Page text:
Kolam



Kolam, which means “beauty”,1 is a floor drawing made from coloured flour, and is used for ornamental or ceremonial design during traditional Indian festivities. In Gujarat and Maharashtra in Northern India, it is known as rangoli.2

History and purpose
The tradition of painting kolam is believed to have originated about 5,000 years ago, during the pre-Aryan period. The kolam has two functions − religious and ornamental. Traditionally, various motifs were drawn on the floor to feed insects with the design made out of edible grains, and the dyes from vegetable colouring. This act of charity is encouraged in Hindu scriptures.The kolam is also drawn to welcome Lakshmi, the Goddess of Prosperity, into the home, and drives away the evil spirits.4 Its secondary purpose is to add aesthetic value to the home.5


Design
The simplest form of the kolam is the pulli kolam or “dotted kolam”.6 Dots of rice flour are placed in a grid-like framework, which are then joined to take the form of a symmetrical shapes or a regular polygon. Symmetry was of key importance to the kolam artist, as it denotes universal balance or the Hindu aspect of Shiva-Shakti.7

Traditionally, it is painted at the entrance to a home, and may be small although larger designs are known to be painted at public spaces. The kolam is usually done by women, as it is considered the responsibility of the lady to maintain her household. In India, girls are trained to create the kolam from as young as six. Apart from training her to be a good housekeeper, kolam drawing also serves to fulfil physical, philosophical and spiritual aims. Physically, the woman has to bend at the waist and knees, stretching her hands, legs and upper torso out to draw the kolam. This stretches her muscles and joints, especially so since the kolam is usually drawn at dawn. Philosophically, the bending of the body symbolises humility. Spiritually, the artist has to silently concentrate on her creation, as if meditating. The drawing also encourages creativity.8

Besides geometrical shapes, the kolam incorporates natural motifs like animals, fruit, flowers, and conches. Additionally, the colours are bright and coordinated with a touch of intricate trimmings. Besides rice flour, other ingredients used include rice flour flowers, beads, grains lentils, shells, tinsel, salt, saw-dust, fruits and vegetables. A popular symbol painted in Malaysia is the sahasradala padmam or “thousand-petalled lotus”, which symbolises purity, blossoming and remaining undefiled despite growing in the mud. Other popular kolam designs are Gandabherunda, Kaverikunda, Garuda, Rama’s Throne, Lion’s Eye and Annapakhshi.9 While vegetables and sugarcanes are popular symbols drawn during Ponggal, the “Harvest Festival”, lamps would be the popular design for Deepavali.10 A water jar (kumbha) topped with mango leaves and coconut will be portrayed in wedding kolam.11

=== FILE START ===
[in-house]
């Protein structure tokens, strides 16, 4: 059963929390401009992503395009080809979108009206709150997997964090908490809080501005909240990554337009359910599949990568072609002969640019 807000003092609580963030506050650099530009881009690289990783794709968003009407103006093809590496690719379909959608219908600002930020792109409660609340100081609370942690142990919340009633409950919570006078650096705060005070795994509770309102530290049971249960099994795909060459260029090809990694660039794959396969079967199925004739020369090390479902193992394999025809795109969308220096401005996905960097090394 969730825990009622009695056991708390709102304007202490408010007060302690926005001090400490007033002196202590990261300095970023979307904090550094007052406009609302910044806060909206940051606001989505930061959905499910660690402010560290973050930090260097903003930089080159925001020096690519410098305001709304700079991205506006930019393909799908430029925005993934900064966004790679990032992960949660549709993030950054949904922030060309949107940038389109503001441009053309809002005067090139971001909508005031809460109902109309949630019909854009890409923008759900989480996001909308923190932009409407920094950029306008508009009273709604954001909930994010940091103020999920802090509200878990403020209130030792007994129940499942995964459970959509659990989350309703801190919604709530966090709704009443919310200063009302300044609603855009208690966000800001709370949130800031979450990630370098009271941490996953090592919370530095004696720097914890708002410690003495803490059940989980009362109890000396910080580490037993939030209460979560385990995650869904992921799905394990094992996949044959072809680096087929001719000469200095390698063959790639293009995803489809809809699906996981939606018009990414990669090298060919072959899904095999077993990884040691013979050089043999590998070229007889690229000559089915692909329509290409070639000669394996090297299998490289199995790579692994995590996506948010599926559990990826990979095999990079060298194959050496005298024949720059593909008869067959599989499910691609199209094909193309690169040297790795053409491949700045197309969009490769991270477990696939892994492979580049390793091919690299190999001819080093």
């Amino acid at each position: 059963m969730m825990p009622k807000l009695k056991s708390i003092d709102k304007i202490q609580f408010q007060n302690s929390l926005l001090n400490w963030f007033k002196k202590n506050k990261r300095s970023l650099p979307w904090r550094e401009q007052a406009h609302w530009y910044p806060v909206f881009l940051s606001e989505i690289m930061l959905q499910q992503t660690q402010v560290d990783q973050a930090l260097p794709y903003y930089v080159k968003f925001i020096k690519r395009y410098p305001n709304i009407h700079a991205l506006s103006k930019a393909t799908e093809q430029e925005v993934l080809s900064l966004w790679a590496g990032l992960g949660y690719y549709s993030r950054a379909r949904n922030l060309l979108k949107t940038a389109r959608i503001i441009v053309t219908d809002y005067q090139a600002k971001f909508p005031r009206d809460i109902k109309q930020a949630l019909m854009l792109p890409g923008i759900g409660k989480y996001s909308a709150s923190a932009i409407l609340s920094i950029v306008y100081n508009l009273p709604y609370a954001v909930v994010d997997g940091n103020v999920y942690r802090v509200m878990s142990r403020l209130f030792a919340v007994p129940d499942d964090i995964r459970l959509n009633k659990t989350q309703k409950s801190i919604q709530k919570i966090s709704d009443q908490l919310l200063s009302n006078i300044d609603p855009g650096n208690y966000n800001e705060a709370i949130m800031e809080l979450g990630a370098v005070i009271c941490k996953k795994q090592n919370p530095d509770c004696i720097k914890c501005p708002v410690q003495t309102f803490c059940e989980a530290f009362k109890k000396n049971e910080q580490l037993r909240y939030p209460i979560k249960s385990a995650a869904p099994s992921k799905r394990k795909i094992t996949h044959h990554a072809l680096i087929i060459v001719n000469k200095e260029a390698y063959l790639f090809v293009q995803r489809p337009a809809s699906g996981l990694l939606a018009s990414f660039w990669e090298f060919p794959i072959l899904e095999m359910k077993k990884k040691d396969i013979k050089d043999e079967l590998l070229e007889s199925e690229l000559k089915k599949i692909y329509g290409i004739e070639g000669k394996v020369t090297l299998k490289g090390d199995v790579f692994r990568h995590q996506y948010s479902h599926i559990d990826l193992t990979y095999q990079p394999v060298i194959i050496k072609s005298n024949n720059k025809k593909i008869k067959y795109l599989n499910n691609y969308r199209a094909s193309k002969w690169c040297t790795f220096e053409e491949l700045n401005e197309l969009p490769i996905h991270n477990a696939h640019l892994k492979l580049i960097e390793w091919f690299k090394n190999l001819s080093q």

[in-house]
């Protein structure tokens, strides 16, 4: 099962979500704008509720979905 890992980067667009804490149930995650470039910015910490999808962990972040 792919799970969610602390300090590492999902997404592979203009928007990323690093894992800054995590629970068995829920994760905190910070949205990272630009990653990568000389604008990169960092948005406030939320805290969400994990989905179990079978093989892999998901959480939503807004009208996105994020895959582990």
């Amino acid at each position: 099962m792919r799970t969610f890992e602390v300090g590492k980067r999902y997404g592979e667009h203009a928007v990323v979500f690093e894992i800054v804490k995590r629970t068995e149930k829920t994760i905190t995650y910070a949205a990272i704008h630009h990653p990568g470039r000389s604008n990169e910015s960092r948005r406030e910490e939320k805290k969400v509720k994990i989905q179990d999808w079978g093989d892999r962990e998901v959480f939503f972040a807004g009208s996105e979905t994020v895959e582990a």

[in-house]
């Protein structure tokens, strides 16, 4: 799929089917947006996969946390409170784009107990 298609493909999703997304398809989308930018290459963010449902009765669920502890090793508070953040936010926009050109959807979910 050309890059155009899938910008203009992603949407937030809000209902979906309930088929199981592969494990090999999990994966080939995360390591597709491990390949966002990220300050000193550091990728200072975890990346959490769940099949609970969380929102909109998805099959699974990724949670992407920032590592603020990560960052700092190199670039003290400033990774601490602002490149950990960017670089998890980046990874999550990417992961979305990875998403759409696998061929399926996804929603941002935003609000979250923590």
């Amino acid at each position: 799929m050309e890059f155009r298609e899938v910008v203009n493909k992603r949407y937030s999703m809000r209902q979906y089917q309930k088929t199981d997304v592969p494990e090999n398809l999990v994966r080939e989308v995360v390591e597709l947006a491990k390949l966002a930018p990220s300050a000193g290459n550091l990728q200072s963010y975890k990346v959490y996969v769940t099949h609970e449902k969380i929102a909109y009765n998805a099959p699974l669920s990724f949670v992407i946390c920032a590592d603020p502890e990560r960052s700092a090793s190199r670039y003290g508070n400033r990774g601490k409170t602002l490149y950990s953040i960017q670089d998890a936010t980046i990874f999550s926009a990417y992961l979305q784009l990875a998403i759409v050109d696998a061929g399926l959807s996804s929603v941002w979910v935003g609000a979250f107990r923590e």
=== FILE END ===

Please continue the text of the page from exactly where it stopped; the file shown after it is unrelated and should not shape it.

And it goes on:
Although there are tools to help women create their kolams, the real measure of a master is when the kolam is done free-hand.12 Today, the art of kolam drawing is said to be becoming a vanishing tradition due to the availability of ready-made kolams.13



Author
Renuka M.



References
1. Bai, D. (1999, February 1). Bring this beauty to your home. The New Straits Times, Heritage, p. 5. Retrieved from Factiva via NLB’s eResources website: http://eresources.nlb.gov.sg/

2. Samat, H. (1996, November 9). Kolam artistry. The New Straits Times, p. 1. Retrieved from Factiva via NLB’s eResources website: http://eresources.nlb.gov.sg/
3. Samat, H. (1996, November 9). Kolam artistry. The New Straits Times, p. 1. Retrieved from Factiva via NLB’s eResources website: http://eresources.nlb.gov.sg/
4. Saigan.com. (2016). Arts & Crafts – Traditional Customs & Practises: Kolams. Retrieved 2016, May 27 from http://www.saigan.com/heritage/alangaram/kolams/kolams.htm
5. Bai, D. (1999, February 1). Bring this beauty to your home. The New Straits Times, Heritage, p. 5. Retrieved from Factiva via NLB’s eResources website: http://eresources.nlb.gov.sg/
6. Samat, H. (1996, November 9). Kolam artistry. The New Straits Times, p. 1. Retrieved from Factiva via NLB’s eResources website: http://eresources.nlb.gov.sg/
7. Bai, D. (1999, February 1). Bring this beauty to your home. The New Straits Times, Heritage, p. 5. Retrieved from Factiva via NLB’s eResources website: http://eresources.nlb.gov.sg/
8. Bai, D. (1999, February 1). Bring this beauty to your home. The New Straits Times, Heritage, p. 5. Retrieved from Factiva via NLB’s eResources website: http://eresources.nlb.gov.sg/
9. Samat, H. (1996, November 9). Kolam artistry. The New Straits Times, p. 1. Retrieved from Factiva via NLB’s eResources website: http://eresources.nlb.gov.sg/
10. Bai, D. (1999, February 1). Bring this beauty to your home. The New Straits Times, Heritage, p. 5. Retrieved from Factiva via NLB’s eResources website: http://eresources.nlb.gov.sg/
11. Bai, D. (1999, February 1). Bring this beauty to your home. The New Straits Times, Heritage, p. 5. Retrieved from Factiva via NLB’s eResources website: http://eresources.nlb.gov.sg/
12. Samat, H. (1996, November 9). Kolam artistry. The New Straits Times, p. 1. Retrieved from Factiva via NLB’s eResources website: http://eresources.nlb.gov.sg/
13. Samat, H. (1996, November 9). Kolam artistry. The New Straits Times, p. 1. Retrieved from Factiva via NLB’s eResources website: http://eresources.nlb.gov.sg/



The information in this article is valid as at 2016 and correct as far as we are able to ascertain from our sources. It is not intended to be an exhaustive or complete history of the subject. Please contact the Library for further reading materials on the topic.

Subject
Hindus--Singapore--Customs and practices
Ethnic festivals
Kolam (House marks)
People and communities>>Customs>>Festivities
Ethnic Communities>>Festivals and Celebrations